Orthodontic treatment and root resorption: An overview of systematic reviews

Yassir A. Yassir (Lead / Corresponding author), Grant T. McIntyre, David R. Bearn

Research output: Contribution to journalArticlepeer-review

30 Citations (Scopus)
620 Downloads (Pure)


Background: Root resorption can be considered the most unfortunate complication of orthodontic treatment.

Objective: To evaluate the available evidence regarding orthodontically induced inflammatory root resorption (OIIRR).

Search Methods: A comprehensive literature search was conducted for the systematic reviews investigating OIIRR published up to 24 May, 2020. This was accomplished using electronic databases: MEDLINE via OVID, EMBASE, AMED (Allied and Complementary Medicine Database), PubMed, and Web of Science. Any ongoing systematic reviews were searched using Prospero and a grey literature search was undertaken using Google Scholar and OpenGrey (www.opengrey.eu/). No language restriction was applied. 

Selection Criteria: Only studies investigating OIIRR were included.
Data Collection and Analysis: Screening, quality assessment [using the AMSTAR 2 tool (A Measurement Tool to Assess Systematic Reviews)], and data extraction were performed by two authors independently. Information was categorized and narratively synthesized for the key findings from moderate and high-quality reviews.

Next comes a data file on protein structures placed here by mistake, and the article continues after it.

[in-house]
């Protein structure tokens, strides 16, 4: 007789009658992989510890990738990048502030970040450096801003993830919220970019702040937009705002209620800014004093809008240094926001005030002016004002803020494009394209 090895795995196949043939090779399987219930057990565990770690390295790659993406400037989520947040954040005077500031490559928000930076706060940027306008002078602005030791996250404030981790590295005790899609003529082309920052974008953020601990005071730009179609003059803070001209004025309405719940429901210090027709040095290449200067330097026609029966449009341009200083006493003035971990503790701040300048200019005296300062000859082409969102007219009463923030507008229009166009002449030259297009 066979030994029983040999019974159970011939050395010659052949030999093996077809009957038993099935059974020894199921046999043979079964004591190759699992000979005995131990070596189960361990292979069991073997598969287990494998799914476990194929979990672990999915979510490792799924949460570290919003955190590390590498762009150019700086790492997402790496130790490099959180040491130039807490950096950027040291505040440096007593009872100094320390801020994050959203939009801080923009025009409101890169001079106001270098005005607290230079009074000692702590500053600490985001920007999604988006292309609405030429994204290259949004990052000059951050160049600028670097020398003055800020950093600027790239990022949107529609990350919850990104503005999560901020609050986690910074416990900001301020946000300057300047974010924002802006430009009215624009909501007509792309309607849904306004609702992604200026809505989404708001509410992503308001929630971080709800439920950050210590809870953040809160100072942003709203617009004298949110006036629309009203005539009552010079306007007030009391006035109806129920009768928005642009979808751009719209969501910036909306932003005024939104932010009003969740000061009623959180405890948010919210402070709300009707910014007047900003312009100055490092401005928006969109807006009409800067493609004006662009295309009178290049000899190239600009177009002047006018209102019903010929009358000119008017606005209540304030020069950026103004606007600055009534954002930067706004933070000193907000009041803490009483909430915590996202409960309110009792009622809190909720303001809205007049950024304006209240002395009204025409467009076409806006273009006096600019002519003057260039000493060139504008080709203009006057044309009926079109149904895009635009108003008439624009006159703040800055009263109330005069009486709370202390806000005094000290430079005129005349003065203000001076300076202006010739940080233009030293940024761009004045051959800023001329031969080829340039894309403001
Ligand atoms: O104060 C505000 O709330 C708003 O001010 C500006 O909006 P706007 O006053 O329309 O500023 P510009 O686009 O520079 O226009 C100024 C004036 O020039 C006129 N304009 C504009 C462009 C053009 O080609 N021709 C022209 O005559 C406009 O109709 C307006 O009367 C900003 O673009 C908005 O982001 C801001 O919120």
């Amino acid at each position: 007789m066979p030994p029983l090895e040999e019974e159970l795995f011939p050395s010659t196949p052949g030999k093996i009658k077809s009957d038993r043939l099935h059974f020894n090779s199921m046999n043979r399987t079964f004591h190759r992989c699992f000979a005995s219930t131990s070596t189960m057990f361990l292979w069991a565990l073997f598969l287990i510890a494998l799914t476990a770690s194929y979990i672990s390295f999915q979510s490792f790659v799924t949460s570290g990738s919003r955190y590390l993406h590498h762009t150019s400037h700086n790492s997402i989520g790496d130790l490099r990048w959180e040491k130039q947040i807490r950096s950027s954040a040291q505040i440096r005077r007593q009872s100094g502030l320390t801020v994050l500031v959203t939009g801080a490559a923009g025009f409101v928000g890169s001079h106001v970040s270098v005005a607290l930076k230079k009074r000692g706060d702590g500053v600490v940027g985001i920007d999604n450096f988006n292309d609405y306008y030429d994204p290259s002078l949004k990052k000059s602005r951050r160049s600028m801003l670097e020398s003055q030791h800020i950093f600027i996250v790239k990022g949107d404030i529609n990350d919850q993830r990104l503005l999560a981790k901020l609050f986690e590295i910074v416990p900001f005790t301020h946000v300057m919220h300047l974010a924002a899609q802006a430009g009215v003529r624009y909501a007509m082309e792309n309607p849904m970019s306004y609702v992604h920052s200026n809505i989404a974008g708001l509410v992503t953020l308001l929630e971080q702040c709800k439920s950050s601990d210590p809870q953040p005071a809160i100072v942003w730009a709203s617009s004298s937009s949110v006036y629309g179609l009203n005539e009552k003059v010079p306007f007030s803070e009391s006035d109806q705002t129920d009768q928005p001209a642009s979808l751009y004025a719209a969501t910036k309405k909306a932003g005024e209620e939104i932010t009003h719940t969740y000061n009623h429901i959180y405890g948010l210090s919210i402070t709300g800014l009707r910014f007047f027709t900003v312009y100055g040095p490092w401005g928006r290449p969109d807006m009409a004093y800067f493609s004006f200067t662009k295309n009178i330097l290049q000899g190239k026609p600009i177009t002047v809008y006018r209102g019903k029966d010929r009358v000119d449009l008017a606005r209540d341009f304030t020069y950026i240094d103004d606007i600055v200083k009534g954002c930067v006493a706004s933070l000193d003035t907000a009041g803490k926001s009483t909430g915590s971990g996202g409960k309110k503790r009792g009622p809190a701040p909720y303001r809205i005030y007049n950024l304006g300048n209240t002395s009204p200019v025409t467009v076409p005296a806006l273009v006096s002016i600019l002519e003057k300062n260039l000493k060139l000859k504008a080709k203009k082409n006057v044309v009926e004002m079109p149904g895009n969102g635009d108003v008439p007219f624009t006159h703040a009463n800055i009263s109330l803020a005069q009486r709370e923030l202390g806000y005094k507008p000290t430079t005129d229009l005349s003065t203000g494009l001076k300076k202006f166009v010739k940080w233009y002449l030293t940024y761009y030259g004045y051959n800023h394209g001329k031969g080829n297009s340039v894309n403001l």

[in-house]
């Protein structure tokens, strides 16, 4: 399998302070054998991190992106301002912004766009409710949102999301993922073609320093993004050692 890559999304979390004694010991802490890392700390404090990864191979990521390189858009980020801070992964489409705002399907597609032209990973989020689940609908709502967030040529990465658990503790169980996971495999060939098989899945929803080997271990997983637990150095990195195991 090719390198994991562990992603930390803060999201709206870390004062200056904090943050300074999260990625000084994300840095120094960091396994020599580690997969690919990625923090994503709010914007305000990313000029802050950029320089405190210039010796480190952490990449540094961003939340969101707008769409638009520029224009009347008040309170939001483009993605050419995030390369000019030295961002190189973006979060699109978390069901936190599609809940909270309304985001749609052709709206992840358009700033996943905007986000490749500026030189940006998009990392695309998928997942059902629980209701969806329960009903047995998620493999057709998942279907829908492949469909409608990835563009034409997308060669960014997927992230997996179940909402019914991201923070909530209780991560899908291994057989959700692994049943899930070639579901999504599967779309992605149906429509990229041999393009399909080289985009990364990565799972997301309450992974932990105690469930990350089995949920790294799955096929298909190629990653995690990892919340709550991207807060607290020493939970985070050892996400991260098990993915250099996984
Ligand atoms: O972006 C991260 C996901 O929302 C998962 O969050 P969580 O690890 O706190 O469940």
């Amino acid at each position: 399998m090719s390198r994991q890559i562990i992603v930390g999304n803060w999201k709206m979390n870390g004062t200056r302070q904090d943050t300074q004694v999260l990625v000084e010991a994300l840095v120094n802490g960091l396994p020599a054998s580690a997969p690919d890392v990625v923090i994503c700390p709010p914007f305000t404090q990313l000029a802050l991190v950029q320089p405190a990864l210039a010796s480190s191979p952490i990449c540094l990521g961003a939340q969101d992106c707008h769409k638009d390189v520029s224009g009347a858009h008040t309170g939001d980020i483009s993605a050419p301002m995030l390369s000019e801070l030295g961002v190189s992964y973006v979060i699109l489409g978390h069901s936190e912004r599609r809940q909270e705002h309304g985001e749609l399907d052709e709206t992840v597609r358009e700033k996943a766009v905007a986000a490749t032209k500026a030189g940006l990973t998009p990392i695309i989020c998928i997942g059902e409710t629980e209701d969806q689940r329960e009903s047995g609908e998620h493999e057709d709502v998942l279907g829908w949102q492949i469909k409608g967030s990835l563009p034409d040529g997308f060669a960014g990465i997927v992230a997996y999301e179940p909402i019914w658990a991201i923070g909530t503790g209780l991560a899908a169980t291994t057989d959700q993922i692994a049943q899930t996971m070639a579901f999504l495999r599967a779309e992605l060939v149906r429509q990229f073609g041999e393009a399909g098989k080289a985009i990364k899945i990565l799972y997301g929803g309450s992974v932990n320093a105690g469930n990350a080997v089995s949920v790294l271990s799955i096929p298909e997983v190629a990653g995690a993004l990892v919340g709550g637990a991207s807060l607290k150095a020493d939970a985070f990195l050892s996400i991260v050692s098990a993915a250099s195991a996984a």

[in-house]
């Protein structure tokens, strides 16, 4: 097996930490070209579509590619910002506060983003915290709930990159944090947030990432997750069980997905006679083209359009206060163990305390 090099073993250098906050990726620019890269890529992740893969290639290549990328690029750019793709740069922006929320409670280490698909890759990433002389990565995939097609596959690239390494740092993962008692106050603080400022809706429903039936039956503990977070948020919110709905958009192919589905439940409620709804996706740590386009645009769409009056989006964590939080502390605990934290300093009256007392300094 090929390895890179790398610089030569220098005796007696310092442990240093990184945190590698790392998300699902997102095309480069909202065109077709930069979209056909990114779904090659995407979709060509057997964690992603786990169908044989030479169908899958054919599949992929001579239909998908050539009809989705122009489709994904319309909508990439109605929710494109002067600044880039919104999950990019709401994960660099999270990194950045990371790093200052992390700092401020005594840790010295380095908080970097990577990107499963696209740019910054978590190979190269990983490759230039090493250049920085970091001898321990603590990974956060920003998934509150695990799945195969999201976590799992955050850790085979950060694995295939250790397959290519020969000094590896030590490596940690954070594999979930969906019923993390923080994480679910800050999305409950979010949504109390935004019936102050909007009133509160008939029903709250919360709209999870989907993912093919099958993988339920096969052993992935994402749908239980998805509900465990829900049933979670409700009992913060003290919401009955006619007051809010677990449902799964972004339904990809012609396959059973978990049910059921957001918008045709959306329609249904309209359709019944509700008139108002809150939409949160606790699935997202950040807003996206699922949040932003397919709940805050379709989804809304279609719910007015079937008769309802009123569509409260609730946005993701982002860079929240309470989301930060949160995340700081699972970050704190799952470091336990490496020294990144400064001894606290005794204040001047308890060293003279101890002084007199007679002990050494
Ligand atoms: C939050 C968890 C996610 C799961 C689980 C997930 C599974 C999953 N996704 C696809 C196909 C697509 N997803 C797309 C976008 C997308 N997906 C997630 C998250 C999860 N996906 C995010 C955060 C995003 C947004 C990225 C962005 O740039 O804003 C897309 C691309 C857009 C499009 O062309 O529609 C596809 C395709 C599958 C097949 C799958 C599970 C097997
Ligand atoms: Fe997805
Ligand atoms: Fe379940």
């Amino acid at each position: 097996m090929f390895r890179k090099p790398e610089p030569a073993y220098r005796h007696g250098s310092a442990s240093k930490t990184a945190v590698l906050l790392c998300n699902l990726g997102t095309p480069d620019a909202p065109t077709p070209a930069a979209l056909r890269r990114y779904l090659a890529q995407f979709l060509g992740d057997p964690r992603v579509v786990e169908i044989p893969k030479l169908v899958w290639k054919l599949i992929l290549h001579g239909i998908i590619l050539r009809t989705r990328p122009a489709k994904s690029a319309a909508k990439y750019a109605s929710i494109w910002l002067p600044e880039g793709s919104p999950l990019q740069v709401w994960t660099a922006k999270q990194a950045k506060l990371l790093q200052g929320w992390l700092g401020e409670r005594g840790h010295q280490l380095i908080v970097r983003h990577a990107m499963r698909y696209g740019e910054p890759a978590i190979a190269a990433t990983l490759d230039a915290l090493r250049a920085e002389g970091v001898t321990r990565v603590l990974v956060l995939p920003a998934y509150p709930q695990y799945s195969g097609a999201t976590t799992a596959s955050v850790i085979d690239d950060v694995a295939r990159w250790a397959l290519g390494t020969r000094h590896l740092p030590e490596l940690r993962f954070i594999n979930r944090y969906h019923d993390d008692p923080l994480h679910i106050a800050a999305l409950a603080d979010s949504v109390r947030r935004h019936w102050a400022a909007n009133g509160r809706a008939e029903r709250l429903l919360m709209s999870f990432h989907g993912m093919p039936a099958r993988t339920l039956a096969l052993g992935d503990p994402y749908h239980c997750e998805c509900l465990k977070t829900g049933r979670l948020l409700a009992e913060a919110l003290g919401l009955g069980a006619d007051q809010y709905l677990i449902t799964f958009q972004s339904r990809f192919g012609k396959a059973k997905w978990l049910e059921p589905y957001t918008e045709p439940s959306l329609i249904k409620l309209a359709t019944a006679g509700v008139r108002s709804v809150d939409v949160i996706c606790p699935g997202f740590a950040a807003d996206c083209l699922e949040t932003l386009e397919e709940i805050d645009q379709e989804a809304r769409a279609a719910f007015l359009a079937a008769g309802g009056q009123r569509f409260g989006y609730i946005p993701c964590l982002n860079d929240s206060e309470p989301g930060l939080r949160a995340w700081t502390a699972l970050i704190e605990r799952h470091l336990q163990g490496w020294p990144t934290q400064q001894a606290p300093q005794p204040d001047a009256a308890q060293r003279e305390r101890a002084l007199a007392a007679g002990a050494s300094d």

Results: A total of 2033 potentially eligible studies were identified. After excluding the non-relevant studies, 28 systematic reviews were included. Of which, 20 systematic reviews (71.5%) were of moderate and high-quality level of evidence. The incidence and severity of OIIRR increase with the fixed appliance, especially with heavy force, intrusion, torquing movements, increased treatment duration, and treatment with extractions or with long apical displacement (particularly for maxillary incisors). There was insufficient evidence regarding most other treatment- and patient-related factors on OIIRR. Following all precautionary measures, pausing treatment and regular monitoring benefits patients with OIIRR.

Conclusions: There is a limited number of high-quality studies in terms of OIIRR. The influence of fixed appliance on root resorption was noted however the cause and effect relationship between OIIRR and orthodontic biomechanics has not been confirmed. Avoiding heavy, continuous forces and a greater amount of apical displacement over a long duration of treatment is recommended. Precautionary measures should be carefully considered when treating patients with a high risk of OIIRR.
Original languageEnglish
Pages (from-to)442-456
Number of pages15
JournalEuropean Journal of Orthodontics
Issue number4
Early online date20 Nov 2020
Publication statusPublished - 3 Aug 2021


  • incisors
  • maxilla
  • root resorption
  • teeth
  • duration of treatment
  • healthcare quality assessment
  • fixed orthodontic applicances

ASJC Scopus subject areas

  • Orthodontics


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